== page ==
On Monday, January 29th, more than 200 families came to Alzheimer’s San Diego for the rare opportunity to attend a workshop with renowned dementia educator Teepa Snow. It’s not easy to live with or care for someone with dementia, and Teepa didn’t shy away from those tough truths. Instead, she explained how the brain is changed by the disease, gave practical examples and challenged people to look at things a little differently.
“People with dementia are doing the best they can,” Teepa explained. “They can’t adapt – so we have to as caregivers.”
The key takeaways centered around Teepa’s Positive Approach® to Care, and seeing daily challenges from the person with dementia’s point of view. For example – a common brain change caused by dementia is a narrower field of vision. Teepa explained how approaching someone with the disease from the side could be a scary experience for them, and offered suggestions on how to safely and comfortably enter someone’s personal space. Another common brain change results in walking with more weight on the balls of the feet, causing unsteadiness and falls. Caregivers can join the person with dementia in a supportive stance and use rhythm while they walk to help keep them balanced and moving forward.
She demonstrated this using her hand-under-hand method. In addition to supporting someone while walking together, this method can be utilized to help someone with dementia complete everyday activities like eating, brushing their teeth and more. Rather than try to come at someone with a toothbrush or forkful of food, she recommended caregivers put the tool in the hand of the person living with dementia, and then use their own hand to help guide it. From there, muscle memory can make the process easier.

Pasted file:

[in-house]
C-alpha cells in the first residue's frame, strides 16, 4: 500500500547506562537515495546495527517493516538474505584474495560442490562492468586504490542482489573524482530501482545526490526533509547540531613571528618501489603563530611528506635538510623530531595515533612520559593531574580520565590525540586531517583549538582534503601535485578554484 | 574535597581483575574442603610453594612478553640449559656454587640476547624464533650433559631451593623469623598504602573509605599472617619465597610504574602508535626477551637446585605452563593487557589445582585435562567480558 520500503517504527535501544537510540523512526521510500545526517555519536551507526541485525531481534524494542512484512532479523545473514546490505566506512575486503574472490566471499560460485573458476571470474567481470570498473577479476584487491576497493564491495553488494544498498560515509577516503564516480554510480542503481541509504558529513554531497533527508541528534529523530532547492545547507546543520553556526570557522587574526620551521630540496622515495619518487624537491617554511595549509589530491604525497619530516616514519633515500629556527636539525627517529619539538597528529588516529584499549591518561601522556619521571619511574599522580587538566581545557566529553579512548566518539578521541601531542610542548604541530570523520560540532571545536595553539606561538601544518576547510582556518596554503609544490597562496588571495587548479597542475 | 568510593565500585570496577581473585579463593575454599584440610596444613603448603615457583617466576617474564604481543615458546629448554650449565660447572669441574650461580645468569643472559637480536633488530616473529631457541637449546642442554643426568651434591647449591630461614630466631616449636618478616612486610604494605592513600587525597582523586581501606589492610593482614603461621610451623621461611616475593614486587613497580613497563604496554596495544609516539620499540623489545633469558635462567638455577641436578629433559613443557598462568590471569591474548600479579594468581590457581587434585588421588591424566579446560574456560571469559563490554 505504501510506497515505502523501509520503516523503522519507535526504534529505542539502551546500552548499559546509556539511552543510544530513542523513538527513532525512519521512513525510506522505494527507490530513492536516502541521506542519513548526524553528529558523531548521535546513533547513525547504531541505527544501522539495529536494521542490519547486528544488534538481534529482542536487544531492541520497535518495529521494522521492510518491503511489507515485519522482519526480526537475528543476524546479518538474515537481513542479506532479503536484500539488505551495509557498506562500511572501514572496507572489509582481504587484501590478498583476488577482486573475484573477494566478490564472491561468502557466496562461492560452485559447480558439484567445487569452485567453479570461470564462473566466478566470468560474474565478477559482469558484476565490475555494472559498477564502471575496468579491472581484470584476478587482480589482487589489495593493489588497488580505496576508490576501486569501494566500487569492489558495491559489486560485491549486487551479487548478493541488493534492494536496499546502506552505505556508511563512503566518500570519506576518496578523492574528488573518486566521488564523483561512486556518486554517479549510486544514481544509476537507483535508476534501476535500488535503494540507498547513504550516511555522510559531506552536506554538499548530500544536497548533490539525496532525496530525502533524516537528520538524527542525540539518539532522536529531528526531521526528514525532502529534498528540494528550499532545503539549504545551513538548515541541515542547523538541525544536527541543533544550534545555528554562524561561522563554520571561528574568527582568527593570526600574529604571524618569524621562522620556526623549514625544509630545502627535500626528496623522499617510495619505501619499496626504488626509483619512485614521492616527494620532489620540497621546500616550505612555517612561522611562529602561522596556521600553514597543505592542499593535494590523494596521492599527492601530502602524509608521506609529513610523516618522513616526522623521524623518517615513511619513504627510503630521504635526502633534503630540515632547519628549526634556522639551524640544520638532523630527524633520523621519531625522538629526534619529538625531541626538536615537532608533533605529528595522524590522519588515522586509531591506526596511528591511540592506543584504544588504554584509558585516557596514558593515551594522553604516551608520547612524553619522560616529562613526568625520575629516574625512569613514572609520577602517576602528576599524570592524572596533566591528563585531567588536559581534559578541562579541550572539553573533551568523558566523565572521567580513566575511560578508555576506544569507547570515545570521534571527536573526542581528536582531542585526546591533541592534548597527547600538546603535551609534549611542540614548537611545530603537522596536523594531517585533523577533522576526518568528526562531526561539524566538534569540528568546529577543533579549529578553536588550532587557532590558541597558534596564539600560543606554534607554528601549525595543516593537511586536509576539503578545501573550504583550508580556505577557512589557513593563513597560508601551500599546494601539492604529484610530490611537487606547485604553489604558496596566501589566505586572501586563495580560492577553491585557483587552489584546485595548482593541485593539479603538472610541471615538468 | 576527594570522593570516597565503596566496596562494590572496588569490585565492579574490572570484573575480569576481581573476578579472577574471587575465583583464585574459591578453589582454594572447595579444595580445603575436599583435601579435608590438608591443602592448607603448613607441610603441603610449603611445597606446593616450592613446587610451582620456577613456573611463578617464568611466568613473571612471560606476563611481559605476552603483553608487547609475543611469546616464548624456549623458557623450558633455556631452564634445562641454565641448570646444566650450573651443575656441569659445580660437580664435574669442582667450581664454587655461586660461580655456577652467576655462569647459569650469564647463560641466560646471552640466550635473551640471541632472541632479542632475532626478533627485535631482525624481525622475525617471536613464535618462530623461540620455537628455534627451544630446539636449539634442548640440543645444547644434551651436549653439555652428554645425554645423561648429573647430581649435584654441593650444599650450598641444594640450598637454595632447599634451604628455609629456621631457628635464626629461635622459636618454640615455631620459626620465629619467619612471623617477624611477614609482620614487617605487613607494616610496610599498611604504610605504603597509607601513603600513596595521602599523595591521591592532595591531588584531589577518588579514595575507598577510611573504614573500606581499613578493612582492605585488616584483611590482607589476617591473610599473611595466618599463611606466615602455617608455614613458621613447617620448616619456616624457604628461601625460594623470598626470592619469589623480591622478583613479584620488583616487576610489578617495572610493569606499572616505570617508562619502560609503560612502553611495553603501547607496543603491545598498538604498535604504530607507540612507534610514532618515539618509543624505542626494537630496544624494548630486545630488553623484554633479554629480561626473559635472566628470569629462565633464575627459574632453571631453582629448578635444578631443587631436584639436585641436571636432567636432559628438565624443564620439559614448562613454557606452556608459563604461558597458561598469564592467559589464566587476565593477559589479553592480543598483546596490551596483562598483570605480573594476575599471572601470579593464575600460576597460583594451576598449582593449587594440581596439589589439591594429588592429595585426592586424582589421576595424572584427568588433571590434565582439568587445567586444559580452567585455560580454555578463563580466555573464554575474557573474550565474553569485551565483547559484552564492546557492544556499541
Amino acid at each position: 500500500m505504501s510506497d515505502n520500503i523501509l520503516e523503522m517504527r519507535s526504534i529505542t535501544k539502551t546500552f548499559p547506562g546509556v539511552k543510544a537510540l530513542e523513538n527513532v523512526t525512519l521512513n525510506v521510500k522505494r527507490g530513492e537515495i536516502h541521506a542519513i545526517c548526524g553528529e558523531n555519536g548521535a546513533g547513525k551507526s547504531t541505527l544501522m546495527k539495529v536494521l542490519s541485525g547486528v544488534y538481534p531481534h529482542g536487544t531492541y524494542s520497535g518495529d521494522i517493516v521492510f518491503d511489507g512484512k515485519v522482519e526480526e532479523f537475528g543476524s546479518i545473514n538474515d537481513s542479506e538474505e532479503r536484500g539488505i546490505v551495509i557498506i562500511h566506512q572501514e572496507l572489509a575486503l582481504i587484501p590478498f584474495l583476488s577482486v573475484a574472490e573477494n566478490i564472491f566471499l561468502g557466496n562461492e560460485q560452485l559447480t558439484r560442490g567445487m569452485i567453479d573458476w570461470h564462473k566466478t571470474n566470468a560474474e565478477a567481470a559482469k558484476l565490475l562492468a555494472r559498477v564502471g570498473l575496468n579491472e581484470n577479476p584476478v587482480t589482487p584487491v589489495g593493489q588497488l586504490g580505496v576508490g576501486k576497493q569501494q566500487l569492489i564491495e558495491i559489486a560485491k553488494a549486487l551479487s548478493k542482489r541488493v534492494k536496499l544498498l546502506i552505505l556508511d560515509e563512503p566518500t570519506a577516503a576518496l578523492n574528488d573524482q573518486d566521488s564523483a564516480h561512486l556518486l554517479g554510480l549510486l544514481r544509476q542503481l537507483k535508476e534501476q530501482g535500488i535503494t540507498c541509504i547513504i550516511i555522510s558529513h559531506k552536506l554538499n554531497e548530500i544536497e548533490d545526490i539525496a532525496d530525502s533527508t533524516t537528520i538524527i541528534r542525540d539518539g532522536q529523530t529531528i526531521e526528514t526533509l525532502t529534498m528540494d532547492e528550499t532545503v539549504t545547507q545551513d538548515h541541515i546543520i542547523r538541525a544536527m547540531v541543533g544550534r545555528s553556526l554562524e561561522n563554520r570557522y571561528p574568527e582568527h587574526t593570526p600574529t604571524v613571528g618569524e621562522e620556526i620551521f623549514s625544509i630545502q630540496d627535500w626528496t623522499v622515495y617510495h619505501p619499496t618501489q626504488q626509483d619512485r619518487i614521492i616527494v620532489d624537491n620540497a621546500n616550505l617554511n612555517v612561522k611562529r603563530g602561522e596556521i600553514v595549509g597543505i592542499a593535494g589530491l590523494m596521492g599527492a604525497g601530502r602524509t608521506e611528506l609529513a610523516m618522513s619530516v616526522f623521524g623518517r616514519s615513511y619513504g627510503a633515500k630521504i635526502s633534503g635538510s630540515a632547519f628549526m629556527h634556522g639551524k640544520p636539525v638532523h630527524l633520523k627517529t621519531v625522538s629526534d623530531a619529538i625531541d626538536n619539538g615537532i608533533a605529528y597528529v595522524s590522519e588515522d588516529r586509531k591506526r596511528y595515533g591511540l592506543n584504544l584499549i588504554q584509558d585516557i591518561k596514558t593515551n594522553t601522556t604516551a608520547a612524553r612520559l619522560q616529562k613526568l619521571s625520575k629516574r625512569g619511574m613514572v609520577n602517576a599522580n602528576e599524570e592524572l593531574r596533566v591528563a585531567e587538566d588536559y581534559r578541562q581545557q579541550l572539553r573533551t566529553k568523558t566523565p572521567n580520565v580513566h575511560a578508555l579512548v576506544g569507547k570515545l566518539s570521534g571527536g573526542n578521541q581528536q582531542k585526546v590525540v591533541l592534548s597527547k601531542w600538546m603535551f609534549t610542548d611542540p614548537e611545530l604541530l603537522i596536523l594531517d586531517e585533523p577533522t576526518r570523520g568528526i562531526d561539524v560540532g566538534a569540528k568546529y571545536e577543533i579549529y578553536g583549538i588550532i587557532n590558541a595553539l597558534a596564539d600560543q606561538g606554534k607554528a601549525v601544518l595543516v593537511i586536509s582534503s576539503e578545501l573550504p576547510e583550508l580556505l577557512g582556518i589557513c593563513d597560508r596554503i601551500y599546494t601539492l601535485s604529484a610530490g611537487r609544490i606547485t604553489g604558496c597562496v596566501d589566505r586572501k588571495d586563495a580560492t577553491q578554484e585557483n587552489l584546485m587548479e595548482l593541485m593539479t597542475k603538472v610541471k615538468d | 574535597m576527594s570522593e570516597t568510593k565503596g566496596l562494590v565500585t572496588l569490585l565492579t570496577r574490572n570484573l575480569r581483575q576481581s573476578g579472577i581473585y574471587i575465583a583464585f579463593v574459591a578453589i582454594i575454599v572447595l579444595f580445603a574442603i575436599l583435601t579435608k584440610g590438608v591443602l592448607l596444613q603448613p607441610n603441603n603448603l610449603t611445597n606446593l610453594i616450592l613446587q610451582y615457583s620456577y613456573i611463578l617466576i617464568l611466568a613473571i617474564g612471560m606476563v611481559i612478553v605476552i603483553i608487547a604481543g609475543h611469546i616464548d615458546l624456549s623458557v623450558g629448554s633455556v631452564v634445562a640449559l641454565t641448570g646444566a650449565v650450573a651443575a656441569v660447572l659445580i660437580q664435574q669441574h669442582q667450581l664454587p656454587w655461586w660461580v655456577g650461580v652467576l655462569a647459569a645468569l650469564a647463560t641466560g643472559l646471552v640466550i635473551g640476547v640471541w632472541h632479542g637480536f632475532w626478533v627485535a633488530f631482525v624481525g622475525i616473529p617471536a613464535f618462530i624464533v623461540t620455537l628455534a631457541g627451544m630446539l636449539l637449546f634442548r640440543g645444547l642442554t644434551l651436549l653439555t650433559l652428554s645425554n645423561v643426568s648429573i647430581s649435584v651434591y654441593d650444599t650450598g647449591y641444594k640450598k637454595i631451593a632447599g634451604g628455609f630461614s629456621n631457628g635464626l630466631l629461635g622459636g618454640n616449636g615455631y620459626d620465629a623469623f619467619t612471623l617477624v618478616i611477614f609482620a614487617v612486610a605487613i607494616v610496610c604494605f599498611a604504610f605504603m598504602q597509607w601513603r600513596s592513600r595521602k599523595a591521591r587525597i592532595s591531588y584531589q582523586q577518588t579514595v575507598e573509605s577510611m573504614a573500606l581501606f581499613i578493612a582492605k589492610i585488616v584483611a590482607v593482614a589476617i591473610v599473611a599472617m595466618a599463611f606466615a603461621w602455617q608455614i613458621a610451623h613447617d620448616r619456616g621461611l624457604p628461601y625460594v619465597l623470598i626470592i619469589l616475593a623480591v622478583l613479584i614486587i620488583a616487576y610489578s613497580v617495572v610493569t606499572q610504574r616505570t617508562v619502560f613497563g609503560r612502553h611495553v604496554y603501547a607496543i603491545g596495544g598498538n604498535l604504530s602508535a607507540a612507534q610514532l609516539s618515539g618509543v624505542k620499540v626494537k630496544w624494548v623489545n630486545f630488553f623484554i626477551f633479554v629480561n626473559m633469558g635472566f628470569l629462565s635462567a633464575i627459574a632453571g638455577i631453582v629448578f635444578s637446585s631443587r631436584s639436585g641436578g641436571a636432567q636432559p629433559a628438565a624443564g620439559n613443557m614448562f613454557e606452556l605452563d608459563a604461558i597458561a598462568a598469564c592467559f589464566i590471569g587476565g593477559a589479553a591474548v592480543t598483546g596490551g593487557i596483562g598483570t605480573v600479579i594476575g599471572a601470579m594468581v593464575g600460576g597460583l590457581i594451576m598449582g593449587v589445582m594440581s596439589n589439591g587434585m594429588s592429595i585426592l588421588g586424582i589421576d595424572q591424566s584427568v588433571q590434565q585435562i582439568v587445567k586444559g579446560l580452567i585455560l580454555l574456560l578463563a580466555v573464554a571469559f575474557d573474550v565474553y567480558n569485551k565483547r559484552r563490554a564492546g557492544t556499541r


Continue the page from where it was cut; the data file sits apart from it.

“Usually, Teepa trains residential care workers. To have her here, holding a workshop for families in the trenches dealing with dementia, is so special,” said Amy Abrams, Education & Outreach Manager for Alzheimer’s San Diego. “We try to incorporate the Positive Approach™ in all of our classes, and it was an honor to have Teepa herself demonstrate it.”
Teepa also discussed best practices for communicating with people with dementia: keep information short and sweet, offer concrete choices and break down tasks into simple, single steps at a time. Another tactic is to use visual cues combined with verbal asks, such as gesturing and pointing, to get the message across. Finally, she emphasized that care partners need to understand that the disease – not the person – is responsible for changes in behavior and abilities, and they shouldn’t react to symptoms with fear or frustration.
“One of the things that makes this disease so difficult is that it’s constantly changing,” Teepa said. “One moment, someone may be your husband. Ten minutes later, he might not recognize you. It’s hard. But it’s not his fault.”
Are you caring for someone with dementia? Do you need some support? Give us a call at 858.492.4400 to speak with one of our dementia experts. We’re here to help!